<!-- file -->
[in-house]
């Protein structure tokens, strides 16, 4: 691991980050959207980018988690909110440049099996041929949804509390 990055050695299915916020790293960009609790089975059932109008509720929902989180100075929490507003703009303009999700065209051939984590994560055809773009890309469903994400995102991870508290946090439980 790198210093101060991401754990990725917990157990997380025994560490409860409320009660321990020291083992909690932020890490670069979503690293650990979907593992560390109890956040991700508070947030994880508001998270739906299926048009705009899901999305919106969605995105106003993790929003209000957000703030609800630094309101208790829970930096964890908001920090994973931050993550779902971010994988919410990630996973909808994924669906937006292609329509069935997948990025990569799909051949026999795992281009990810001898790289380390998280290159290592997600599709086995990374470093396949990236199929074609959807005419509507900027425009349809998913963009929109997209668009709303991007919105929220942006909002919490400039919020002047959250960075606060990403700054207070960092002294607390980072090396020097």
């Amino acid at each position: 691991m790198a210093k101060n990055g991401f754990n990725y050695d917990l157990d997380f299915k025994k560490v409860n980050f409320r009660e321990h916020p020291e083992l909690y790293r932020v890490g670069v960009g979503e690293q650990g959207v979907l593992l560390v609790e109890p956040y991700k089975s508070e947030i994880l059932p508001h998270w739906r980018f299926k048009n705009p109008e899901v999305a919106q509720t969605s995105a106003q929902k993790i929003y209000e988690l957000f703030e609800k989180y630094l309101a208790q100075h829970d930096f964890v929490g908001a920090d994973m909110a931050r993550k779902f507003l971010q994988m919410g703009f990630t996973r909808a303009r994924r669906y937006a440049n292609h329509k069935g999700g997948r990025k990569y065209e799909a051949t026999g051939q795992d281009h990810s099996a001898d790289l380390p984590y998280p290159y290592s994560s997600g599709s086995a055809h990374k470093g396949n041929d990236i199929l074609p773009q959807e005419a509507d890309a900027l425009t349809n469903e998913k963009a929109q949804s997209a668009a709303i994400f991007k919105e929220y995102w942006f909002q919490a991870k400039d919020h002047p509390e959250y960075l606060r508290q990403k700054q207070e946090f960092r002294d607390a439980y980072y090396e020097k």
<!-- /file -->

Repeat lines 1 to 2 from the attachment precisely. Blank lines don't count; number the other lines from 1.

[in-house]
């Protein structure tokens, strides 16, 4: 691991980050959207980018988690909110440049099996041929949804509390 990055050695299915916020790293960009609790089975059932109008509720929902989180100075929490507003703009303009999700065209051939984590994560055809773009890309469903994400995102991870508290946090439980 790198210093101060991401754990990725917990157990997380025994560490409860409320009660321990020291083992909690932020890490670069979503690293650990979907593992560390109890956040991700508070947030994880508001998270739906299926048009705009899901999305919106969605995105106003993790929003209000957000703030609800630094309101208790829970930096964890908001920090994973931050993550779902971010994988919410990630996973909808994924669906937006292609329509069935997948990025990569799909051949026999795992281009990810001898790289380390998280290159290592997600599709086995990374470093396949990236199929074609959807005419509507900027425009349809998913963009929109997209668009709303991007919105929220942006909002919490400039919020002047959250960075606060990403700054207070960092002294607390980072090396020097």